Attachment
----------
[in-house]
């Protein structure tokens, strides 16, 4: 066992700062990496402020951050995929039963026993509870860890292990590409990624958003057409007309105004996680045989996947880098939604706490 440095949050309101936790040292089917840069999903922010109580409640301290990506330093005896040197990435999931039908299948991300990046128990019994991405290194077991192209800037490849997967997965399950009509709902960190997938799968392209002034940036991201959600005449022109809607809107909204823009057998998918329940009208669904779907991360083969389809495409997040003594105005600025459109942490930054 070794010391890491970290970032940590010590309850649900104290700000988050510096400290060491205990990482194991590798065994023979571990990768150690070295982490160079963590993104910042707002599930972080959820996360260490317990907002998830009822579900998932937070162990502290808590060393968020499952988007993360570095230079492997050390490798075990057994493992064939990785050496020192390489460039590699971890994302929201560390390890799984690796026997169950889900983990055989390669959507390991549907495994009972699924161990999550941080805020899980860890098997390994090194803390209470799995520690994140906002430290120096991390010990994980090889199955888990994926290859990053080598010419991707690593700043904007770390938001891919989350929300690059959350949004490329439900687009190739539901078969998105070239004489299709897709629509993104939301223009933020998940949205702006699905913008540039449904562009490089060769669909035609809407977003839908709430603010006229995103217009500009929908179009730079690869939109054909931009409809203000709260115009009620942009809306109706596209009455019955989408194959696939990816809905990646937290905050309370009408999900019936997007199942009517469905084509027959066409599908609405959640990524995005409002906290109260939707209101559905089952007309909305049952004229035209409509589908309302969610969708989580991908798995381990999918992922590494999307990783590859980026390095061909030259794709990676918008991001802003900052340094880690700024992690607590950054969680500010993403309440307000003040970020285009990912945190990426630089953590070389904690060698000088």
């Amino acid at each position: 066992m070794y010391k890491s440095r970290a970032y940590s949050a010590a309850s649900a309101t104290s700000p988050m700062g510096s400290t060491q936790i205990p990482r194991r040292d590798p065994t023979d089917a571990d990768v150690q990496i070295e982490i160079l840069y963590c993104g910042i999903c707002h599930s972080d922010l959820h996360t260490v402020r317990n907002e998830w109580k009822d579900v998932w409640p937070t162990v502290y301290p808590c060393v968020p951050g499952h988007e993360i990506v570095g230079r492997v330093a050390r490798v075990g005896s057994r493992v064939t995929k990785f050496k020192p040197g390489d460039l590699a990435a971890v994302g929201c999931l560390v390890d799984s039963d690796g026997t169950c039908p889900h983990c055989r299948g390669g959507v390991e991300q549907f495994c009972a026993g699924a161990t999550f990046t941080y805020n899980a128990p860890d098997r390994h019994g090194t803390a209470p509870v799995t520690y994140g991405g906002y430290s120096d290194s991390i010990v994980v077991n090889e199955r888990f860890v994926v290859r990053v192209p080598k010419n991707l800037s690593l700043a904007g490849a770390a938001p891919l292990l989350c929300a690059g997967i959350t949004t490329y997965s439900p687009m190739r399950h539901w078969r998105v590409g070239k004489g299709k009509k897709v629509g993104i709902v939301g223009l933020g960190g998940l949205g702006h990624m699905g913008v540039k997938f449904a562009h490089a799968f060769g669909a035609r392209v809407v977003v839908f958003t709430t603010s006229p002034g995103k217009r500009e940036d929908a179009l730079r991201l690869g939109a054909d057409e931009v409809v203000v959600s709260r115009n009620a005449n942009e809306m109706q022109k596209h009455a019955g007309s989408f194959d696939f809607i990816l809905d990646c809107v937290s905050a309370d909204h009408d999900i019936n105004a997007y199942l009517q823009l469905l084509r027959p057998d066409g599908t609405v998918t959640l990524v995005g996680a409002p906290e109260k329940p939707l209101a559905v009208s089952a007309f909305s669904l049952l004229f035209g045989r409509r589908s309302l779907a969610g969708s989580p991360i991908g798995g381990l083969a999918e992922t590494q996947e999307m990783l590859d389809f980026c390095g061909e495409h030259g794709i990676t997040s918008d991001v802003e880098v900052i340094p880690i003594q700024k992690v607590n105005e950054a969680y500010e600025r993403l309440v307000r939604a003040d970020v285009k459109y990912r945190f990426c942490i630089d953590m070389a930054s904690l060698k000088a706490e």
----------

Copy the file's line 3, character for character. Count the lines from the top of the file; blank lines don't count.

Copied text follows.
């Amino acid at each position: 066992m070794y010391k890491s440095r970290a970032y940590s949050a010590a309850s649900a309101t104290s700000p988050m700062g510096s400290t060491q936790i205990p990482r194991r040292d590798p065994t023979d089917a571990d990768v150690q990496i070295e982490i160079l840069y963590c993104g910042i999903c707002h599930s972080d922010l959820h996360t260490v402020r317990n907002e998830w109580k009822d579900v998932w409640p937070t162990v502290y301290p808590c060393v968020p951050g499952h988007e993360i990506v570095g230079r492997v330093a050390r490798v075990g005896s057994r493992v064939t995929k990785f050496k020192p040197g390489d460039l590699a990435a971890v994302g929201c999931l560390v390890d799984s039963d690796g026997t169950c039908p889900h983990c055989r299948g390669g959507v390991e991300q549907f495994c009972a026993g699924a161990t999550f990046t941080y805020n899980a128990p860890d098997r390994h019994g090194t803390a209470p509870v799995t520690y994140g991405g906002y430290s120096d290194s991390i010990v994980v077991n090889e199955r888990f860890v994926v290859r990053v192209p080598k010419n991707l800037s690593l700043a904007g490849a770390a938001p891919l292990l989350c929300a690059g997967i959350t949004t490329y997965s439900p687009m190739r399950h539901w078969r998105v590409g070239k004489g299709k009509k897709v629509g993104i709902v939301g223009l933020g960190g998940l949205g702006h990624m699905g913008v540039k997938f449904a562009h490089a799968f060769g669909a035609r392209v809407v977003v839908f958003t709430t603010s006229p002034g995103k217009r500009e940036d929908a179009l730079r991201l690869g939109a054909d057409e931009v409809v203000v959600s709260r115009n009620a005449n942009e809306m109706q022109k596209h009455a019955g007309s989408f194959d696939f809607i990816l809905d990646c809107v937290s905050a309370d909204h009408d999900i019936n105004a997007y199942l009517q823009l469905l084509r027959p057998d066409g599908t609405v998918t959640l990524v995005g996680a409002p906290e109260k329940p939707l209101a559905v009208s089952a007309f909305s669904l049952l004229f035209g045989r409509r589908s309302l779907a969610g969708s989580p991360i991908g798995g381990l083969a999918e992922t590494q996947e999307m990783l590859d389809f980026c390095g061909e495409h030259g794709i990676t997040s918008d991001v802003e880098v900052i340094p880690i003594q700024k992690v607590n105005e950054a969680y500010e600025r993403l309440v307000r939604a003040d970020v285009k459109y990912r945190f990426c942490i630089d953590m070389a930054s904690l060698k000088a706490e």